Emerald Fennell’s 2020 revenge flick Promising Young Woman does more than just reverse the normative tropes of its genre— it completely destroys them, showing viewers how these formulas make it difficult for us to grasp the psychological and moral complexity of sexual trauma in the process.
The film, which was written, directed, and produced by Fennell, follows Cassie— a young med-school drop out as she seeks revenge for her friend’s sexual assault, before ultimately avenging her death. In the process, the film offers a critique of our culture’s understanding of sexual assault and poses larger questions about culpability as a whole.
Cassie as a character seems intent on bending the rules. She goes out to bars every night and pretends to be totally drunk. She tricks men into taking her home, before suddenly revealing that she is completely sober. The revelatory moment in this becomes her vengeance. And it may not be the clear cut revenge that the audience is hoping for, but it is a vengeance that forces introspection. Why would a man be scared if the woman they brought home turned out to be sober?
In posing this question, audiences are forced to consider the more complicated problems of ‘hook-up culture’ that seem to have permeated every aspect of our social life. We have made this behavior normal— it has become the punchline to a joke. The overly drunk woman at the bar unable to take care of herself isn’t a victim but a fool, and thus, the man who will take advantage of her that night isn’t a predator. Maybe he got the wrong impression? Maybe she was asking for it before she passed out? He’s just a nice guy who made a mistake, it happens to the best of us.
Promising Young Woman shows audiences the flaws in that logic, while simultaneously rejecting the very notion of a ‘nice guy.’ Fennell set out to make this movie after asking herself the question: “If you took a girl home who was completely hammered, and then she revealed to you that she was stone-cold sober, why would you be so freaked out?” The men who take Cassie home seem unable to answer this question. Instead, all that they can do is remind Cassie that they’re ‘nice guys,’ who ‘made a mistake.’ Cassie shows the audience that the world is full of ‘nice guys’ who ‘made a mistake’—- dangerously full of them. She asks us: How many mistakes can they possibly continue to make?
In normative rape-revenge flicks, the assault victim will typically die, and therefore, the revenge will be enacted by a brother, friend, or father of the victim. The avenger will typically zero in on the perpetrator, and thus allow audiences to enjoy a neat and resolved revenge plot. However, in Promising Young Woman, this is not the case. Rather than focusing just on the perpetrator, Cassie decides to seek revenge on everyone who did not help her friend following her sexual assault, including her friends, a dean of students, and a lawyer. In doing so, Cassie shows the audience the complicated nature of culpability following an assault. It is revealed that the film’s main villain isn’t just the assaulter— but everyone else who turned a blind eye.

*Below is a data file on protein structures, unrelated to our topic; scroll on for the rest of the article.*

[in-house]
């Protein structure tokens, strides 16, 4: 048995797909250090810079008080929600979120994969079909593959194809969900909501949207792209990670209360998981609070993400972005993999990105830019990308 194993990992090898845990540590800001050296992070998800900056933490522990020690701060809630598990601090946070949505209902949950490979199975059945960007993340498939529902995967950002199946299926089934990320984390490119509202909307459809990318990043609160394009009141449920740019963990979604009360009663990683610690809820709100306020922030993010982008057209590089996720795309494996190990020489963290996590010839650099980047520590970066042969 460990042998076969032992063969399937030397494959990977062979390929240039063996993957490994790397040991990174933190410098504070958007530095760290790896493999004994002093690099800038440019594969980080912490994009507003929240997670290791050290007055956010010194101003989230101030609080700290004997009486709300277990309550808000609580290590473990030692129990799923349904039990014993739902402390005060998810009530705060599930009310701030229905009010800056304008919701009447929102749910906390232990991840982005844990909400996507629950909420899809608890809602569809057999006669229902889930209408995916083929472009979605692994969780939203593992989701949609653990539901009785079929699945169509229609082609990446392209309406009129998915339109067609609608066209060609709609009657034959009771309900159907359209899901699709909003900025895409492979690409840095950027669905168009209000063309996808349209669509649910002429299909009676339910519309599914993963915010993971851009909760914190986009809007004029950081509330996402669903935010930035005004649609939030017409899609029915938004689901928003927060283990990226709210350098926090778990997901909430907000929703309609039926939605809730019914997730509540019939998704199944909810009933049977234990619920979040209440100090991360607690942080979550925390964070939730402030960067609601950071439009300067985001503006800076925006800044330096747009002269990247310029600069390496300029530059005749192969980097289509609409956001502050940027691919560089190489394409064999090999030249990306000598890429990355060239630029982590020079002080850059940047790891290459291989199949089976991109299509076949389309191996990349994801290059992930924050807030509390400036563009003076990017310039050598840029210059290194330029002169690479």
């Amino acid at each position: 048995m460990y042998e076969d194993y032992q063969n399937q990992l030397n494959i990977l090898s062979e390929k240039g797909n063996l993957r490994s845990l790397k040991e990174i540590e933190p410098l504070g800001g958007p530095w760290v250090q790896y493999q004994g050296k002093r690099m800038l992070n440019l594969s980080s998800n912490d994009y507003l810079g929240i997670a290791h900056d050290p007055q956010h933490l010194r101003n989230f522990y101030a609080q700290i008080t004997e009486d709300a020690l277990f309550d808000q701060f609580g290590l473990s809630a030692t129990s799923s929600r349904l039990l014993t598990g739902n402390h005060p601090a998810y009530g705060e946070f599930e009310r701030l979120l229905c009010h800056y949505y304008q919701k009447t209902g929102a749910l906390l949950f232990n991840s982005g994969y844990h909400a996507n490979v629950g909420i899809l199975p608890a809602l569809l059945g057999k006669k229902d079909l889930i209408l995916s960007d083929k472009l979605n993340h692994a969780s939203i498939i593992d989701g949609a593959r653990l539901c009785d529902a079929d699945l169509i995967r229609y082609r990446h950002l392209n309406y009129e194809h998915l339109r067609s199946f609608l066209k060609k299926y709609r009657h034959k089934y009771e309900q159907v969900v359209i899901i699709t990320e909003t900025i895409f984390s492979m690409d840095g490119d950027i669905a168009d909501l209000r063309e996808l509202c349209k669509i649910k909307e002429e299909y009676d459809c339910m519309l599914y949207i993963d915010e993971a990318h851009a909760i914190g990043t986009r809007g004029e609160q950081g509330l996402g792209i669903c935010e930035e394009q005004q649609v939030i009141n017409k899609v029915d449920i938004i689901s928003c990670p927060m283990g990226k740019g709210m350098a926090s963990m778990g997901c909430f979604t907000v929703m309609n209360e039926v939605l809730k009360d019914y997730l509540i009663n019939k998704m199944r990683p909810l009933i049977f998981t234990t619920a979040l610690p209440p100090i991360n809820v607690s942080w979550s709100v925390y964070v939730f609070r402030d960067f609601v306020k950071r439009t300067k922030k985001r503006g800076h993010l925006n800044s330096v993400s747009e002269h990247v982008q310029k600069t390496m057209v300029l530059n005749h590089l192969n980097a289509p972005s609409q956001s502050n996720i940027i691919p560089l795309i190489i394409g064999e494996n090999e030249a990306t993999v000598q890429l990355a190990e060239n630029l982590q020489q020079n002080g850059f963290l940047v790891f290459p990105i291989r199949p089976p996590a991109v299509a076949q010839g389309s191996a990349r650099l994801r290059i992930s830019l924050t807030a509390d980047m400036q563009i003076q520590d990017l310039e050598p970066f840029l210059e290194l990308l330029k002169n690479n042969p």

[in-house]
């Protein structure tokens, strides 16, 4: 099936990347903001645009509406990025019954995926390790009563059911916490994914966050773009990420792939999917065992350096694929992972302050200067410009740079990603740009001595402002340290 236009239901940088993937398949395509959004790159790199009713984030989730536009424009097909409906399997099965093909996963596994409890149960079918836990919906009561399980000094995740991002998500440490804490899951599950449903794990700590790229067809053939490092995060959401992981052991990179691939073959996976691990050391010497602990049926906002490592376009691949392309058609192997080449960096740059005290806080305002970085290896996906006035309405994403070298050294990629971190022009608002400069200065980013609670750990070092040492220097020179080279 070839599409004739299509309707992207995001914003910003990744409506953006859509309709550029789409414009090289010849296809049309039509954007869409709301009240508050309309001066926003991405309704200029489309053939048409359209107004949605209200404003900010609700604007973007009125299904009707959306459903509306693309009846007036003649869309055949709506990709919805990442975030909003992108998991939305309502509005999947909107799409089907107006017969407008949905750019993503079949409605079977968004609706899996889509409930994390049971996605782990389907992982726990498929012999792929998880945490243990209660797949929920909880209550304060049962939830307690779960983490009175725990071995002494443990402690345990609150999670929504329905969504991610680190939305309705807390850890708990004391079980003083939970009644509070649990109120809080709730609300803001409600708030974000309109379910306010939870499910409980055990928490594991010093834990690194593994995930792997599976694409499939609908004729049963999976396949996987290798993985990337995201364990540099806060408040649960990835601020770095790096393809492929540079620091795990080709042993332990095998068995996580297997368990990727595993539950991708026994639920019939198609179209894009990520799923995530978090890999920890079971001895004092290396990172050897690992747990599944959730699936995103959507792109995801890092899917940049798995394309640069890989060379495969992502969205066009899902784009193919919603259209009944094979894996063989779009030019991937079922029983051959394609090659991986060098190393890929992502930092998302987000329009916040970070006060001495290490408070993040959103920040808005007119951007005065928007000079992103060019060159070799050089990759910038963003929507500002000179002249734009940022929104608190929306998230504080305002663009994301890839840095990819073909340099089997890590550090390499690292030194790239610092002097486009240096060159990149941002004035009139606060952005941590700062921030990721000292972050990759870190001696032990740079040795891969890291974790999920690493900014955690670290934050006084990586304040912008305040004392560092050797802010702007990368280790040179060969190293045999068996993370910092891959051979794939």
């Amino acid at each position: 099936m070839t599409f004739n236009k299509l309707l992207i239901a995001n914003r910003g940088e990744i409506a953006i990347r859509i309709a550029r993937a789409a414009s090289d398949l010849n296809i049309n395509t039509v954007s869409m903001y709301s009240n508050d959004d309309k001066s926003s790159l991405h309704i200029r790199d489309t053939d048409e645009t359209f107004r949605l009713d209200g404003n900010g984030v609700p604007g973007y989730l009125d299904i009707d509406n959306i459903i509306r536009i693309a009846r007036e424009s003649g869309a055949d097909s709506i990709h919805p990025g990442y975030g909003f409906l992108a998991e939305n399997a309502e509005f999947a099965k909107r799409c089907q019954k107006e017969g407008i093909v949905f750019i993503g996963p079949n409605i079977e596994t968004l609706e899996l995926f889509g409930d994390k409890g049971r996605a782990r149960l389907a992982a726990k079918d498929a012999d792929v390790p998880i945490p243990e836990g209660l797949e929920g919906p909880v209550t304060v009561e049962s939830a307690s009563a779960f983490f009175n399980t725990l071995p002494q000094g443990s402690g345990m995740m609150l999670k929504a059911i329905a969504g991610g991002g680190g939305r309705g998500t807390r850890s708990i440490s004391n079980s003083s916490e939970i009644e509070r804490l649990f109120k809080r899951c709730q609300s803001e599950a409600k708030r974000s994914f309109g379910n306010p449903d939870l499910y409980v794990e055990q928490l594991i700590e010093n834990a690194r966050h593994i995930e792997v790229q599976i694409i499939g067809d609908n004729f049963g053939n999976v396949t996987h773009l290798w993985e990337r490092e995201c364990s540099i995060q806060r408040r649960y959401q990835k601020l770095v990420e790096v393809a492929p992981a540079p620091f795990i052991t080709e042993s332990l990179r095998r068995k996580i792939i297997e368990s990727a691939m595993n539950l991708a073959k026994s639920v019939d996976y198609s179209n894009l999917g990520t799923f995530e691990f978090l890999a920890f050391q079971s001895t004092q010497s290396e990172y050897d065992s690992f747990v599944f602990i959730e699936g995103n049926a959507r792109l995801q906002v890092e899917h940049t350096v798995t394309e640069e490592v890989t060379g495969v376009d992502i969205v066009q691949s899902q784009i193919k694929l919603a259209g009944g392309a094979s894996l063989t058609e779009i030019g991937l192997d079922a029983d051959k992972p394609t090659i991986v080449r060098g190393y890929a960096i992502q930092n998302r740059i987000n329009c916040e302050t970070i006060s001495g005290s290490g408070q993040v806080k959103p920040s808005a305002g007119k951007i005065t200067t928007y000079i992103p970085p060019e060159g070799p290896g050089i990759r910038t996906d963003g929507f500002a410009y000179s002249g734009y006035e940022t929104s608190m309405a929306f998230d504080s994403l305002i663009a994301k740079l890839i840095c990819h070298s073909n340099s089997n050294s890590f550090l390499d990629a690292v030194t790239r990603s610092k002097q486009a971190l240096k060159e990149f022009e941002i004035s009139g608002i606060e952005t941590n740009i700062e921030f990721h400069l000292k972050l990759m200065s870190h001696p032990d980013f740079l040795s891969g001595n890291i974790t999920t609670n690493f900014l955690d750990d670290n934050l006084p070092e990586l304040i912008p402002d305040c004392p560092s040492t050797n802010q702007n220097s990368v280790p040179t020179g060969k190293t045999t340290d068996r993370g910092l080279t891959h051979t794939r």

Another startling difference between this film and others in its genre is the nature of the assaulter. Audiences are used to films in which the assaulter is easily recognizable, a seemingly dark entity that we can accept as a bad person. However, the assaulters in this film are not men wearing trench-coats hiding in the back of a dark alley— waiting to strike some unassuming woman. Instead, they are regular well adjusted adults, and some of them are even doctors. They are people who we can easily recognize as friends and family members. They don’t look outwardly scary or intimidating— and that’s sort of the problem.
To understand why this film makes so many people uncomfortable we must first understand basic human psychology, and why these intrinsic instincts have harmed our understanding of sexual assault. We hear the phrase ‘victim-blaming’ a lot, but what exactly does that mean? Promising Young Woman attempts to show viewers the multifaceted ways in which we ‘victim-blame,’ and how this has seemingly normalized sexual violence. It shows us that our basic understanding of an overly-drunk woman is intrinsically harmful. We hear about instances of assault and the first questions we ask are about her level of intoxication and what clothes she was wearing. We never seem to ask ourselves: Why did he do it?
Likewise, we seem overly willing to accept the perpetrators excuses for his behavior and embrace the idea that ‘she wanted it,’ or ‘he got the wrong impression.’ Promising Young Woman shows viewers that these men know that they’re in the wrong. They know that their behavior is bad. And yet, they continue to call themselves ‘nice guys.’ It also shows us the extent to which we are willing to accept the excuses of these ‘nice guys.’ We do so eagerly, because by rejecting them we would have to come to terms with the fact that even ‘nice guys’ can do these types of things. And if that’s the case then who can we possibly trust?
Thus, Promising Young Woman shatters our world view, it forces us to come to terms with a form of sexual violence that is all too common in society, and provides us with a perpetrator that strikes way too close to home. In other films of this genre, audiences can enjoy a degree of distance from the trauma. But in this film, the trauma becomes easily recognizable. It is unlikely that any of us will know someone who was assaulted by a man in a trench coat in a dark alley. However, anyone who has ever been to college knows a story about a girl like Cassie.